A HIQA investigation has severely criticised Tallaght Hospital, saying patients' lives were put at risk because they were being treated on trolleys in corridors.

The Health Information and Quality Authority's executive summary and report also identified problems with financial governance at Tallaght.

It accused the State of failing to hold the hospital to account on how taxpayers' money was spent.

Minister for Health James Reilly has said he is confident that the limit of a six-hour wait in emergency departments can be met by next year as long as co-operation is received from frontline staff.

Speaking on RTÉ's Six One, Mr Reilly said he has sent the HIQA report to the CEOs of every hospital and the CEO of the HSE and he said he would bring them all in shortly to assess where they are.

The report found there was "persistent tolerance" of patients lying on trolleys in corridors for long periods.

There was also a lack of clarity as to who was accountable for patients.

It says that all hospitals should stop using hospital corridors or parking areas for trolleys to accommodate patients receiving clinical care.

The report suggests that no patient should spend more than six hours in an emergency department.

The review identified “significant concerns” in relation to waiting times for some hospitals and the amount of absent information to manage performance.

It severely criticises the old Tallaght Hospital Board for allegedly failing to direct and govern the hospital and for not acting on concerns raised by emergency consultants and nurses.

From January to August last year, over 80% of patients awaiting admission were put on corridors.

The report makes 76 recommendations, including a call for the current interim Tallaght Board to be dissolved and for its Charter to be replaced with a new fit-for-purpose substantive Board.

It says new accountability legislation is needed to deal with all hospitals where there is persistent poor performance of the Board or the executive management, which are in receipt of public funds.

During the HIQA investigation, patients described experiencing long delays and said they did not know who was in overall charge of their care.

Financial governance

It was found that an outside consultancy contract costing over €1.8m was entered into by Tallaght Hospital with no evidence that quotations were sought from other interested parties.

The contract was for a review of clinical governance and organisational change.

It was agreed at a time that Tallaght was forecasting a deficit of over €7m and had a carry-over deficit of over €20m.

And it says supplementary payments were made to five staff over five years - totalling nearly €740,000.

The report said the Board minutes did not record where the pay for the CEO and management team was discussed.

In one case, an extra payment of €150,000 was made.

It was not clear how these decisions were made.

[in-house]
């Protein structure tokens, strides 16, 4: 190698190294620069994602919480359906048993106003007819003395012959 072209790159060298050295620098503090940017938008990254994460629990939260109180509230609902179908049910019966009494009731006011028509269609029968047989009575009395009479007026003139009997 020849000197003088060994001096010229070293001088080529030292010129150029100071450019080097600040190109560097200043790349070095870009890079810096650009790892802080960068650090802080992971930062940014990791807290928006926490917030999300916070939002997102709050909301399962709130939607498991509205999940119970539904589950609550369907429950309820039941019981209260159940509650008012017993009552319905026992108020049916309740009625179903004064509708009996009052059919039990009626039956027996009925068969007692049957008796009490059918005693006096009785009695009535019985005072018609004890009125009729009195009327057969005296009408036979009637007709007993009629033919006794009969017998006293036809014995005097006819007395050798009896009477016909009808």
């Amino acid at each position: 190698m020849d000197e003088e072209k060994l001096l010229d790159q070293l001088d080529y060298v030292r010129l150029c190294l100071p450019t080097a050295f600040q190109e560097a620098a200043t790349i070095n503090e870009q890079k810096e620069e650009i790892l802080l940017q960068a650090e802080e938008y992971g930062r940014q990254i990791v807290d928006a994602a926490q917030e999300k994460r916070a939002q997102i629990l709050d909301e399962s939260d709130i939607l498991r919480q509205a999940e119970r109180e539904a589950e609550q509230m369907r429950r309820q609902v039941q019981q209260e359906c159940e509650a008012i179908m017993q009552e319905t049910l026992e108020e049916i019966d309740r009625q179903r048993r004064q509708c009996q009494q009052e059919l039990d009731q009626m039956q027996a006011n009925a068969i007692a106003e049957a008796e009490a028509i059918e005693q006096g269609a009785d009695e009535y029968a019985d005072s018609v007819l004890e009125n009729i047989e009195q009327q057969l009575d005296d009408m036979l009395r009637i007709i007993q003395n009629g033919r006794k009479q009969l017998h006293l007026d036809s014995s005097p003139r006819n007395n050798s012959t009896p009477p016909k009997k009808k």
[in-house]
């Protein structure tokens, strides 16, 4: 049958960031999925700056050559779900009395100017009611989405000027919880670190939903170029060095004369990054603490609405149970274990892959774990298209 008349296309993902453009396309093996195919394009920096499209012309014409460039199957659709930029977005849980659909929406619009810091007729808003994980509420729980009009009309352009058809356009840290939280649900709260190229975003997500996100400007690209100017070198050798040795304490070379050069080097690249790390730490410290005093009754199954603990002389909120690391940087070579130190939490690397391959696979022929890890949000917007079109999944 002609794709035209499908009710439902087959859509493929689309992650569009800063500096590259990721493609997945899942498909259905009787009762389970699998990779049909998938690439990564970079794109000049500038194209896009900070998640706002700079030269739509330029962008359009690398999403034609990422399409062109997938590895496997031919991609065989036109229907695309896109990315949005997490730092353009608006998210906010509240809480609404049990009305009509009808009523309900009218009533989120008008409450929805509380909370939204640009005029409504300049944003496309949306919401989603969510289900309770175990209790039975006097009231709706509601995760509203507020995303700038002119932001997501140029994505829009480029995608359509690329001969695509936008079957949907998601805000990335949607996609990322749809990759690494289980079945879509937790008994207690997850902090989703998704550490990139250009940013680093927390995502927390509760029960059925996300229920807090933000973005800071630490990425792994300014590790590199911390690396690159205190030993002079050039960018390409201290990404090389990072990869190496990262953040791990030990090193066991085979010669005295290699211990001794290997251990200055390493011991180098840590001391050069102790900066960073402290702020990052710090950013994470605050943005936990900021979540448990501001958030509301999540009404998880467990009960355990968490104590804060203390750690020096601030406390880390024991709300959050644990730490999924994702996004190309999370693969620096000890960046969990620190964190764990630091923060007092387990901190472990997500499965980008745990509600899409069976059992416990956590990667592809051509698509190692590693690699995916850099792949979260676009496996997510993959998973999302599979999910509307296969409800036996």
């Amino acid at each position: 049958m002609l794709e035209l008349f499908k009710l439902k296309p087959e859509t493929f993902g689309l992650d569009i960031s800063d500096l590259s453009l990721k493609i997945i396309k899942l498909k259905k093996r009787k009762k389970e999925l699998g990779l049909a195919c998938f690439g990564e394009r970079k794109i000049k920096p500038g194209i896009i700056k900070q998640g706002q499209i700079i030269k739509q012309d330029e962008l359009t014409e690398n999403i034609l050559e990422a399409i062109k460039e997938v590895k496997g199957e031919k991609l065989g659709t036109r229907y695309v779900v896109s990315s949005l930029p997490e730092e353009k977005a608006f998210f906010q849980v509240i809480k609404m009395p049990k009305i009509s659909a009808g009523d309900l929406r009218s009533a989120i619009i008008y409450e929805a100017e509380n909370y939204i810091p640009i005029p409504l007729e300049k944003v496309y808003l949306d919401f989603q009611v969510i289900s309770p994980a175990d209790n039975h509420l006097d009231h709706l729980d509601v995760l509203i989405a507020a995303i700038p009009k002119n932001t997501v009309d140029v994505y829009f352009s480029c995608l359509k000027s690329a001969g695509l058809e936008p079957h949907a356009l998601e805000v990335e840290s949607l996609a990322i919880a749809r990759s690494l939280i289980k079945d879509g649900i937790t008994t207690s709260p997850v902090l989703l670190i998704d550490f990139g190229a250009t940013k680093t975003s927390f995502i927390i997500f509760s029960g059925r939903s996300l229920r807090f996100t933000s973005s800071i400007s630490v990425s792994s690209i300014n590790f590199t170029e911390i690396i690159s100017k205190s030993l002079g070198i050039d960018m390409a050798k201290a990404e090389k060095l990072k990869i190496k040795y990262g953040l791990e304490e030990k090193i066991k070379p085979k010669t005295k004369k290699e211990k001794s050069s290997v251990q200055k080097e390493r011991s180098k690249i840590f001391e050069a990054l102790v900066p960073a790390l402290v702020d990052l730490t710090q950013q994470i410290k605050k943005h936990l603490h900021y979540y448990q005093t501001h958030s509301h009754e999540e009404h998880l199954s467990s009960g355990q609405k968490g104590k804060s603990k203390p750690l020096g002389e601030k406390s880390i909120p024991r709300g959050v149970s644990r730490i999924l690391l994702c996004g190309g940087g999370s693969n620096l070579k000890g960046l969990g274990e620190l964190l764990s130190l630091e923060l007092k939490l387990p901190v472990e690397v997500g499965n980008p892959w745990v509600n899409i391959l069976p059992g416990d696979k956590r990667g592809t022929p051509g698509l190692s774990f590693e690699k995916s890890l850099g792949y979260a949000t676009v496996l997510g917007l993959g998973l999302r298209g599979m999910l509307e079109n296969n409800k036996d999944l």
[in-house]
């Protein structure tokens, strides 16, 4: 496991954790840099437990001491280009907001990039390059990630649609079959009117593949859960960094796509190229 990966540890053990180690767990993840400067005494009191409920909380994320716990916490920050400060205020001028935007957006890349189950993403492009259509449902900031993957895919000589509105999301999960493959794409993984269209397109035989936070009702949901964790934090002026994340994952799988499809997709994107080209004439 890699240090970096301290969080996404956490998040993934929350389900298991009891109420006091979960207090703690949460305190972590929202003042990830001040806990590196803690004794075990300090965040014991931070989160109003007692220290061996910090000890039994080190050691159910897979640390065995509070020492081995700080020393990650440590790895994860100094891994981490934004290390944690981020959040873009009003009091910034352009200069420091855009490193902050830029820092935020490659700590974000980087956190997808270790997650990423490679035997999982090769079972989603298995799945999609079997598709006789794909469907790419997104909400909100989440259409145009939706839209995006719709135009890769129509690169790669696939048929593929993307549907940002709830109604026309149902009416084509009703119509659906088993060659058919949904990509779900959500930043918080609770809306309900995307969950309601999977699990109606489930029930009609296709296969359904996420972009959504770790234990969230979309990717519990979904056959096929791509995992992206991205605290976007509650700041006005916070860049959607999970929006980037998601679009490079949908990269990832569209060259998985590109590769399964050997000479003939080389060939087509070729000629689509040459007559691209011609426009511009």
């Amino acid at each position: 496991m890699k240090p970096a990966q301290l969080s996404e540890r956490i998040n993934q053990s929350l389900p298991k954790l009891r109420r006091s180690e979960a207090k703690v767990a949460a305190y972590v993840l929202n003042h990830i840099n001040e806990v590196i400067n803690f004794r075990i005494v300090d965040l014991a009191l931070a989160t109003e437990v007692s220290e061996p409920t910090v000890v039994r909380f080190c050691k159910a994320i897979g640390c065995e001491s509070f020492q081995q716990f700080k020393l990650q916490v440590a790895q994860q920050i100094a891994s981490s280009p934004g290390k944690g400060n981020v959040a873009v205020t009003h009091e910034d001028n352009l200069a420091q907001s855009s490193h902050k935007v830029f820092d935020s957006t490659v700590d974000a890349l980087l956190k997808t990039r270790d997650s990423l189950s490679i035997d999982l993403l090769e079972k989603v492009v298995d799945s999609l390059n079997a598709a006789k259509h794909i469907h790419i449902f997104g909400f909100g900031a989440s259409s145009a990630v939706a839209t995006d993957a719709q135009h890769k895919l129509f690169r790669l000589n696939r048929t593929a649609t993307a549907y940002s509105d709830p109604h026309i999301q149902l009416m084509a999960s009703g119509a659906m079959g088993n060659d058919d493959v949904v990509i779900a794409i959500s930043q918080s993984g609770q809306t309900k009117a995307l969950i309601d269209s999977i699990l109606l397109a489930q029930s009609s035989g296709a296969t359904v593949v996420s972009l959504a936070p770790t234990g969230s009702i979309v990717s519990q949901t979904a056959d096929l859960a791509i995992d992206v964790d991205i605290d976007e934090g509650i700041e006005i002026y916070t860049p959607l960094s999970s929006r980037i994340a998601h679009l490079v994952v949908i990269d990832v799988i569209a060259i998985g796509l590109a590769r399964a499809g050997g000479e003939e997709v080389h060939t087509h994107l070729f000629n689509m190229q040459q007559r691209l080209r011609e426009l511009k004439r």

HIQA Chief Executive Tracey Cooper said it was wholly unacceptable that any patient in the State should be treated on a hospital corridor despite recommendations against this being in place since 2007.

She said she was expecting substantial improvements from all hospitals in the next six months.

In relation to other hospitals, HIQA says nine out of 33 hospitals examined could not provide the emergency data sought.

And it expressed ''significant concerns'' about waiting times in other hospitals - with some patients waiting 137 hours on a trolley before admission.

Tallaght Hospital accepts recommendations

Tallaght Hospital has said it is now a safe and effective hospital where no patients are kept on trolleys in corridors.

It says it accepts the recommendations of the HIQA report, which it said are serious and far-reaching.

In a statement, the hospital said patients are no longer accommodated on trolleys in corridors since the end of August last year and emergency department trolley waiting times are down by 60%.

The senior management team has been restructured to include four clinical directors.

It said staff had repeatedly warned of the problems with patient care and it was highly regrettable these had not been responded to by management and the then board.

On a €1.8m consultancy contract, CEO Eilish Hardiman said it was awarded to PricewaterhouseCoopers in 2010 for advice on governance issues.

The hospital says an external pay facility amounted to €739,000 to five people over five years.

It says this extra payroll ceased in 2010 with an ongoing obligation of €35,000 per year moved to the main payroll. Ms Hardiman said she could not say how long it would run for.

Hospitals 'must be held to account'

Minister James Reilly has said all hospital CEOs and Boards of Management must be held to account for the workings of their hospitals.

Dr Reilly said he was setting up an oversight committee to study the recommendations of the HIQA report.

He said there needed to be a new way of putting boards together as there was a history of appointing people because of their relationships and not their skillset.

The minister also said he was sending CEOs and board members on training courses.